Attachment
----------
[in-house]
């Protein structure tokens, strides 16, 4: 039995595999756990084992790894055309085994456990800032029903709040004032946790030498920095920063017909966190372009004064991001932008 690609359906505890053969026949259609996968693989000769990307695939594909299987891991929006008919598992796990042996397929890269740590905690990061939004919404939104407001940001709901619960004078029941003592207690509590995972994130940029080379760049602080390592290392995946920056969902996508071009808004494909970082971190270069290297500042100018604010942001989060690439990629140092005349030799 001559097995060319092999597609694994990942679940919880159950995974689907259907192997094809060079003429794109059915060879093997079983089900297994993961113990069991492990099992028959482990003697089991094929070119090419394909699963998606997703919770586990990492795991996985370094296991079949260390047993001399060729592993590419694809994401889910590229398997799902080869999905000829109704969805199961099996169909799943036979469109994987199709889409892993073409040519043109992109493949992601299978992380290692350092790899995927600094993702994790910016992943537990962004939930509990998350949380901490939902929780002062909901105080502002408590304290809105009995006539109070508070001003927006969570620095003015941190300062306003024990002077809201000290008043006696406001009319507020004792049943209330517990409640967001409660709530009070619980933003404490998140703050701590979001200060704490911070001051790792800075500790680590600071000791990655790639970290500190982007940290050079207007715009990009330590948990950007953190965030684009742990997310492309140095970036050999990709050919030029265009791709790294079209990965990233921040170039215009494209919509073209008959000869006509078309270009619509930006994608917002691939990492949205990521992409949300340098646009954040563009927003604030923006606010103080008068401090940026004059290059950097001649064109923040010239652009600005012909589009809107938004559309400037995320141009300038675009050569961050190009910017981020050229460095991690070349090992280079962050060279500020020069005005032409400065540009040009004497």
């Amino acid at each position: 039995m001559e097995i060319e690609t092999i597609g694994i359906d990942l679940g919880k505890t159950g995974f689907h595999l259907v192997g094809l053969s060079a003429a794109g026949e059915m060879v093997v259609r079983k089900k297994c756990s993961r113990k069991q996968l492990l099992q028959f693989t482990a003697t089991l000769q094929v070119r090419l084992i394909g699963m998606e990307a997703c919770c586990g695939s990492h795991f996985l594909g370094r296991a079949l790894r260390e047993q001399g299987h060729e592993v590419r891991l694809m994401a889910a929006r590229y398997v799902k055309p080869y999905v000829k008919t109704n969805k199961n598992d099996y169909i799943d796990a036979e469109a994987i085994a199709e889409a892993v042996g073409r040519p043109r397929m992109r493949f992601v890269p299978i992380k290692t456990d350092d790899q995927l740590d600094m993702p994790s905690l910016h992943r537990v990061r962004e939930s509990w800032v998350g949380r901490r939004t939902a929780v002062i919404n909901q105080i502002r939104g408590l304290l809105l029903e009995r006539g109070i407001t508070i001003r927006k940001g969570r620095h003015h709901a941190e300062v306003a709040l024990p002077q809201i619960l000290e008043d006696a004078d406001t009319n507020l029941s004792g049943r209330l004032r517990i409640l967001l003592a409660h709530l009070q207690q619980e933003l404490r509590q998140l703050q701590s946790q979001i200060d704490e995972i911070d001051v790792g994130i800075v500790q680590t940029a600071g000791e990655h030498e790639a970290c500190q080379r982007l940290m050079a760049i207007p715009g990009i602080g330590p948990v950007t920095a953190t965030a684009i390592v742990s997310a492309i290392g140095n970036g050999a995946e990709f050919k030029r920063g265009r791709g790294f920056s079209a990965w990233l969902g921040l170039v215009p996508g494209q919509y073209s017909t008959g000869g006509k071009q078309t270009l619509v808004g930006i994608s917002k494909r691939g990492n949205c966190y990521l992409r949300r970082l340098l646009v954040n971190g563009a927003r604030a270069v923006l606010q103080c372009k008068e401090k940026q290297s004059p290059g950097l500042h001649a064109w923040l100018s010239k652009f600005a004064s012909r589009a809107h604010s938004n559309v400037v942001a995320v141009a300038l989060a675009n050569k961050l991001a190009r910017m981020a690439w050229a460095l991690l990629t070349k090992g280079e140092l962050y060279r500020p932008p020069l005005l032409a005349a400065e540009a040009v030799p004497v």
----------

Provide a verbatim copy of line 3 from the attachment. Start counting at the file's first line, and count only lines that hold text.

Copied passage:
């Amino acid at each position: 039995m001559e097995i060319e690609t092999i597609g694994i359906d990942l679940g919880k505890t159950g995974f689907h595999l259907v192997g094809l053969s060079a003429a794109g026949e059915m060879v093997v259609r079983k089900k297994c756990s993961r113990k069991q996968l492990l099992q028959f693989t482990a003697t089991l000769q094929v070119r090419l084992i394909g699963m998606e990307a997703c919770c586990g695939s990492h795991f996985l594909g370094r296991a079949l790894r260390e047993q001399g299987h060729e592993v590419r891991l694809m994401a889910a929006r590229y398997v799902k055309p080869y999905v000829k008919t109704n969805k199961n598992d099996y169909i799943d796990a036979e469109a994987i085994a199709e889409a892993v042996g073409r040519p043109r397929m992109r493949f992601v890269p299978i992380k290692t456990d350092d790899q995927l740590d600094m993702p994790s905690l910016h992943r537990v990061r962004e939930s509990w800032v998350g949380r901490r939004t939902a929780v002062i919404n909901q105080i502002r939104g408590l304290l809105l029903e009995r006539g109070i407001t508070i001003r927006k940001g969570r620095h003015h709901a941190e300062v306003a709040l024990p002077q809201i619960l000290e008043d006696a004078d406001t009319n507020l029941s004792g049943r209330l004032r517990i409640l967001l003592a409660h709530l009070q207690q619980e933003l404490r509590q998140l703050q701590s946790q979001i200060d704490e995972i911070d001051v790792g994130i800075v500790q680590t940029a600071g000791e990655h030498e790639a970290c500190q080379r982007l940290m050079a760049i207007p715009g990009i602080g330590p948990v950007t920095a953190t965030a684009i390592v742990s997310a492309i290392g140095n970036g050999a995946e990709f050919k030029r920063g265009r791709g790294f920056s079209a990965w990233l969902g921040l170039v215009p996508g494209q919509y073209s017909t008959g000869g006509k071009q078309t270009l619509v808004g930006i994608s917002k494909r691939g990492n949205c966190y990521l992409r949300r970082l340098l646009v954040n971190g563009a927003r604030a270069v923006l606010q103080c372009k008068e401090k940026q290297s004059p290059g950097l500042h001649a064109w923040l100018s010239k652009f600005a004064s012909r589009a809107h604010s938004n559309v400037v942001a995320v141009a300038l989060a675009n050569k961050l991001a190009r910017m981020a690439w050229a460095l991690l990629t070349k090992g280079e140092l962050y060279r500020p932008p020069l005005l032409a005349a400065e540009a040009v030799p004497v």